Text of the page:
Easy and Fast Emails with Laravel 5.3 Mailables

An easier and more readable way to send Laravel emails.

Laravel 5.3 has just been released and there are a ton of great new features. One of the major improvements is in how you send mail in your applications.

Let's take a look at sending emails. Before Laravel 5.3, sending emails in Laravel looked a lot like this.

Mail::send('emails.send', ['title' => $title, 'message' => $message], function ($message)
 {
    $message->from('no-reply@scotch.io', 'Scotch.IO');
    $message->to('batman@batcave.io');
});

This method worked for a while, but after sending a couple of emails, the code base got messy. Since I didn't really like this method, I found myself using event listeners to build emails.

Installing Laravel 5.3

At the time of this article, installing Laravel 5.3 with Laravel installer is as simple as.

laravel new project

Introducing Mailables

Mailables in Laravel abstracts building emails with a mailable class. Basically, mailables are responsible for collating data and passing them to views. Meanwhile, the API for sending emails got really simple.

To send emails in Laravel, all we have to do now is.

Mail::to('batman@batcave.io')->send(new KryptoniteFound);

Don't get me wrong, the previous API will work just fine (and it will still work in your applications) — it's just that the Mail API got a whole lot simpler.

Creating a Mailable

With artisan our super handy Laravel cli-tool, we can simply create a mailable like this.

php artisan make:mail <NameOfMailable>

Since our mailable's name is KryptoniteFound, we can create our mailable using this command.

php artisan make:mail KryptoniteFound

Creating a laravel 5.3 mailable

After we've created our mailable, in app/mail, we can see our newly created mailable class.

namespace App\Mail;

use Illuminate\Bus\Queueable;
use Illuminate\Mail\Mailable;
use Illuminate\Queue\SerializesModels;
use Illuminate\Contracts\Queue\ShouldQueue;

class KryptoniteFound extends Mailable
{
    use Queueable, SerializesModels;

    public function __construct()
    {
        //
    }

    public function build()
    {
        return $this->view('view.name');
    }
}

The created class should look like the snippet above (comments stripped).

As we can see, the build method builds the message. For our case, we can replace the view.name with the path to our email view email.kryptonite-found.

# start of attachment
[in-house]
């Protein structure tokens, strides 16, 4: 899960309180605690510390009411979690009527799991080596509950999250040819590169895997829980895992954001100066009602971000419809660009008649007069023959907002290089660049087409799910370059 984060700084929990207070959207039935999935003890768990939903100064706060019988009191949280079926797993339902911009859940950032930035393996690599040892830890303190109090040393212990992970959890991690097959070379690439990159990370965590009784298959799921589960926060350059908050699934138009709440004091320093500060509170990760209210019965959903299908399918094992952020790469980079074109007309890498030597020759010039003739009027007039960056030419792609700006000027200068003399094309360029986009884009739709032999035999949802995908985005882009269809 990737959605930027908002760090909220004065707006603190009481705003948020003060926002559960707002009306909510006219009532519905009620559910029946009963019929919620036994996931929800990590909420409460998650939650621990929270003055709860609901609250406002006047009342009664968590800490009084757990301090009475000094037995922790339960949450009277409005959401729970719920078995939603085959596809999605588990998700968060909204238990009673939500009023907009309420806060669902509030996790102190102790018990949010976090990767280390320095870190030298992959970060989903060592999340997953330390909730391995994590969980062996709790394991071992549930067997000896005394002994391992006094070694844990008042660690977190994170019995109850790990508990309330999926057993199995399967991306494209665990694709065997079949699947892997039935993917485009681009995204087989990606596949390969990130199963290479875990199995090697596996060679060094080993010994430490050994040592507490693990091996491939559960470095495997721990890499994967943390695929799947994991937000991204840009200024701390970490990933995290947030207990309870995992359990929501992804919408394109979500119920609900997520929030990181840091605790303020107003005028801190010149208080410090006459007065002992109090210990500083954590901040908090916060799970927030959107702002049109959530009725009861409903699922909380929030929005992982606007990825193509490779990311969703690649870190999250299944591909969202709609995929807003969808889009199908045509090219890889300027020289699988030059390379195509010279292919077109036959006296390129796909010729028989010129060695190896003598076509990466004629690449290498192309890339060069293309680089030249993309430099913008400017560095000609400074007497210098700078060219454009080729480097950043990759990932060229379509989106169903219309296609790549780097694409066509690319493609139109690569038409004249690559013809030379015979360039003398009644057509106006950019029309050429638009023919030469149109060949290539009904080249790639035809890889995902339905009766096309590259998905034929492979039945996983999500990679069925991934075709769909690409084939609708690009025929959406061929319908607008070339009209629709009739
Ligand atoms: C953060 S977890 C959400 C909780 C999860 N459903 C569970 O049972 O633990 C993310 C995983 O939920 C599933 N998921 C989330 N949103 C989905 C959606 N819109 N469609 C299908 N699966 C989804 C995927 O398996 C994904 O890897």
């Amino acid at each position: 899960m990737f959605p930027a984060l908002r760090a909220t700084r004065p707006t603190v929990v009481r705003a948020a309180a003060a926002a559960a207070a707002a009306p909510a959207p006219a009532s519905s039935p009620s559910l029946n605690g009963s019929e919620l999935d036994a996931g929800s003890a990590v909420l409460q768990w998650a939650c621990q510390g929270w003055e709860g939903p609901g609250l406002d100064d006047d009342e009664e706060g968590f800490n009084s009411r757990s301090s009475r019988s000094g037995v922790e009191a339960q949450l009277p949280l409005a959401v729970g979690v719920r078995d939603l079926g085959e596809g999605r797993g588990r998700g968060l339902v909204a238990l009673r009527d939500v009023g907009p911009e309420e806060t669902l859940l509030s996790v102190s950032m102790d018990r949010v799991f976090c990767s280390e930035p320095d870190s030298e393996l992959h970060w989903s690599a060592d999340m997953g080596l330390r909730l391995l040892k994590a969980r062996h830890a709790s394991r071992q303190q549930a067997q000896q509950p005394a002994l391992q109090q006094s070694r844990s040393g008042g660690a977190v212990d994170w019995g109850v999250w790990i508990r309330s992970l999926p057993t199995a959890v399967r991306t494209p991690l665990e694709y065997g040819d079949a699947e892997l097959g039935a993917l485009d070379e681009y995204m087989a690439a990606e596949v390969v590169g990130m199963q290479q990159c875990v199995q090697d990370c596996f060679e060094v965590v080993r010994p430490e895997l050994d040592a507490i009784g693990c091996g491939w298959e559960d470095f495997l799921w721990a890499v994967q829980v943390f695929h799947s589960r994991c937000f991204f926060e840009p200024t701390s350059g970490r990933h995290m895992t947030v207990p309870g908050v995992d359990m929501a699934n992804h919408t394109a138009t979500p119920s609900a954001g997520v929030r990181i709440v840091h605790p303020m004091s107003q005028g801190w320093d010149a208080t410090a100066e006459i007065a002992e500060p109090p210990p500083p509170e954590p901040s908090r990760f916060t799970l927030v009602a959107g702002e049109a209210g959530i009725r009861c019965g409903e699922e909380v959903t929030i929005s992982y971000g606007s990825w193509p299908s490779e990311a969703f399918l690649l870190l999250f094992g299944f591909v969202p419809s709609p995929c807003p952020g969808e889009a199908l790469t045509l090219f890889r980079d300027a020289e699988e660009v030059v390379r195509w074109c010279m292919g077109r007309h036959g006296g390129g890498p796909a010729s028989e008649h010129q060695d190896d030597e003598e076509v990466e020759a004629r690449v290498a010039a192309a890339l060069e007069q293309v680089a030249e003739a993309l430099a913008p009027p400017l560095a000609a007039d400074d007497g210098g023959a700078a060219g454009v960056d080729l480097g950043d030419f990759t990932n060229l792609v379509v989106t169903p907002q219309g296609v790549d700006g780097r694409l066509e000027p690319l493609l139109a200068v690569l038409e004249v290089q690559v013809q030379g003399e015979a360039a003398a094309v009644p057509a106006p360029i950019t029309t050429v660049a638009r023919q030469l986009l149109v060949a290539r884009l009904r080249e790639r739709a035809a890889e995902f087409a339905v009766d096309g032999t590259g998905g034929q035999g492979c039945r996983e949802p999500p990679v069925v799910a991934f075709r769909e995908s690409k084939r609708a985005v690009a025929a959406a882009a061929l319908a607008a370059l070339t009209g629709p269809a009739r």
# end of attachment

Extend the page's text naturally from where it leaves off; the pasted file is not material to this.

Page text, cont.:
In resources/views create a new blade template in an email folder called kryptonite-found.blade.php.

Passing Data to Email Views

Any public property on your mailable class is automatically made available to your view file. So passing data to your views is as simple as making the data public on the mailable class.

Say for example I wanted to pass the weight of kryptonites found, all I need to do is expose the total on the mailable like this.

public $total = 30;

While in our view template, we access the data like a normal variable.

<h1>Woot Woot!!</h1>

<p>Alfred just found <strong>{{ $total }}lbs</strong> of kryptonite</p>

We can also explicitly set data using the with method.

public function build()
{
    return $this->view('emails.kryptonite-found')
                ->with($key, $value);
}

Configuring our Mailer

To send emails, we will use mailtrap. For other service configuration like Amazon SES, Chris wrote an article on the topic.

Next, we move to our .env file and configure our mail credentials.

MAIL_DRIVER="smtp"
MAIL_HOST="mailtrap.io"
MAIL_PORT=2525
MAIL_USERNAME=31230cade12007610
MAIL_PASSWORD=24280ed5ee934c
MAIL_ENCRYPTION=null

You replace MAIL_USERNAME and MAIL_PASSWORD with your mailtrap details. Using the credentials above won't work.

Still, on the issue of configuring mail, we also need to configure the mailers from details. In config/mail.php, look for an array from key and configure the address and name. If you are satisfied with the defaults, you can just leave it. But, under no condition can it be null.

Sending Extra Parameters

Adding bcc, cc and the rest can be called on $this in the build method.

public function build()
{
    $address = 'ignore@batcave.io';
    $name = 'Ignore Me';
    $subject = 'Krytonite Found';

    return $this->view('emails.kryptonite-found')
                ->from($address, $name)
                ->cc($address, $name)
                ->bcc($address, $name)
                ->replyTo($address, $name)
                ->subject($subject);
}

Sending Emails

Previously, our routes were located in app/Http/routes.php, but with this release routes are now in app/routes. Now we can use routes based on the interface (web, api or console). For this tutorial, we only need the web.php routes file.

use App\Mail\KryptoniteFound;

Route::get('/', function () {
    // send an email to "batman@batcave.io"
    Mail::to('batman@batcave.io')->send(new KryptoniteFound);

    return view('welcome');
});

Now, we can start our Laravel server by running the following artisan command.

php artisan serve

We can trigger an email by visiting http://localhost:8080.

Queuing Emails

To queue emails, instead of calling send on the Mail::to, just call the queue method and pass it the mailable.

Mail::to('batman@batcave.io')->queue(new KryptoniteFound);

Delay Message Queueing

To delay a queued email, we use the later method. This method takes in two parameters. The first is a DateTime object that represents the time to wait. The second parameter is mailable.

$when = Carbon\Carbon::now()->addMinutes(10);

Mail::to('batman@batcave.io')->later($when, new KryptoniteFound);

Conclusion

Laravel 5.3 offers a lot of promising features like notifications, oAuth, search etc. Watch out for them.

Samuel Oloruntoba

Self-proclaimed full-stack web developer and a quasi-academic. I work mostly on the backend (PHP and Node) with a recent enthusiasm for frontend development (React, SVG, HTML5 Canvas).